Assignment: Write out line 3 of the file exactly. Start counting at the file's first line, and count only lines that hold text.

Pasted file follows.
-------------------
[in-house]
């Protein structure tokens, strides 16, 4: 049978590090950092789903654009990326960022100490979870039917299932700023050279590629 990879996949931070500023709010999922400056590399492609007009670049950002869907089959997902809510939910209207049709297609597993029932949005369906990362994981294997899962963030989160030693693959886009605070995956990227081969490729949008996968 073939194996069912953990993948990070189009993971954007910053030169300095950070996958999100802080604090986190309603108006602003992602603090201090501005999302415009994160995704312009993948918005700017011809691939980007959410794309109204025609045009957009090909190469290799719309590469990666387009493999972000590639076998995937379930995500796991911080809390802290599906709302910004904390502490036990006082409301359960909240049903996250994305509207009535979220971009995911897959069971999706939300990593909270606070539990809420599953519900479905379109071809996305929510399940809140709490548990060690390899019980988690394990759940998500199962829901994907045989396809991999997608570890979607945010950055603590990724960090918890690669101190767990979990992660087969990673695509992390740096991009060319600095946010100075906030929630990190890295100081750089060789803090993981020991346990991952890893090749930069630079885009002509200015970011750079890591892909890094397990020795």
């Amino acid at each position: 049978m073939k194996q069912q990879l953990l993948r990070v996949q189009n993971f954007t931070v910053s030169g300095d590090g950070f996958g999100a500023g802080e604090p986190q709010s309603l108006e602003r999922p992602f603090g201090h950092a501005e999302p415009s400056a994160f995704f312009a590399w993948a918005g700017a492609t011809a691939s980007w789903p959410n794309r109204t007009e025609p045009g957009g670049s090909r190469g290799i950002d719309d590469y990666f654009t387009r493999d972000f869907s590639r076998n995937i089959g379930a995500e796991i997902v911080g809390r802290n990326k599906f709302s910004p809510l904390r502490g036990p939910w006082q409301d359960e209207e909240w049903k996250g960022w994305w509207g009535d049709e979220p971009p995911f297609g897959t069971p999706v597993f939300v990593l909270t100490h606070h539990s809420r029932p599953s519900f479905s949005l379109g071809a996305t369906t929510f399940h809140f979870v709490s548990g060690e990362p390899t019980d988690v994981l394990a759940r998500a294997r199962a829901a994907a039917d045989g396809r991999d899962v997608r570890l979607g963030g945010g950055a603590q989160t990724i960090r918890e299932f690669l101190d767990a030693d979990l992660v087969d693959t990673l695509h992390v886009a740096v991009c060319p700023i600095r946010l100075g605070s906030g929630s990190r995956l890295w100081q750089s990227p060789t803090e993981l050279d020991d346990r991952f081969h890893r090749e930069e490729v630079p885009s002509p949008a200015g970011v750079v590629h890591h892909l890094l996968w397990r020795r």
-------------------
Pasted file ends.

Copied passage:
């Amino acid at each position: 049978m073939k194996q069912q990879l953990l993948r990070v996949q189009n993971f954007t931070v910053s030169g300095d590090g950070f996958g999100a500023g802080e604090p986190q709010s309603l108006e602003r999922p992602f603090g201090h950092a501005e999302p415009s400056a994160f995704f312009a590399w993948a918005g700017a492609t011809a691939s980007w789903p959410n794309r109204t007009e025609p045009g957009g670049s090909r190469g290799i950002d719309d590469y990666f654009t387009r493999d972000f869907s590639r076998n995937i089959g379930a995500e796991i997902v911080g809390r802290n990326k599906f709302s910004p809510l904390r502490g036990p939910w006082q409301d359960e209207e909240w049903k996250g960022w994305w509207g009535d049709e979220p971009p995911f297609g897959t069971p999706v597993f939300v990593l909270t100490h606070h539990s809420r029932p599953s519900f479905s949005l379109g071809a996305t369906t929510f399940h809140f979870v709490s548990g060690e990362p390899t019980d988690v994981l394990a759940r998500a294997r199962a829901a994907a039917d045989g396809r991999d899962v997608r570890l979607g963030g945010g950055a603590q989160t990724i960090r918890e299932f690669l101190d767990a030693d979990l992660v087969d693959t990673l695509h992390v886009a740096v991009c060319p700023i600095r946010l100075g605070s906030g929630s990190r995956l890295w100081q750089s990227p060789t803090e993981l050279d020991d346990r991952f081969h890893r090749e930069e490729v630079p885009s002509p949008a200015g970011v750079v590629h890591h892909l890094l996968w397990r020795r």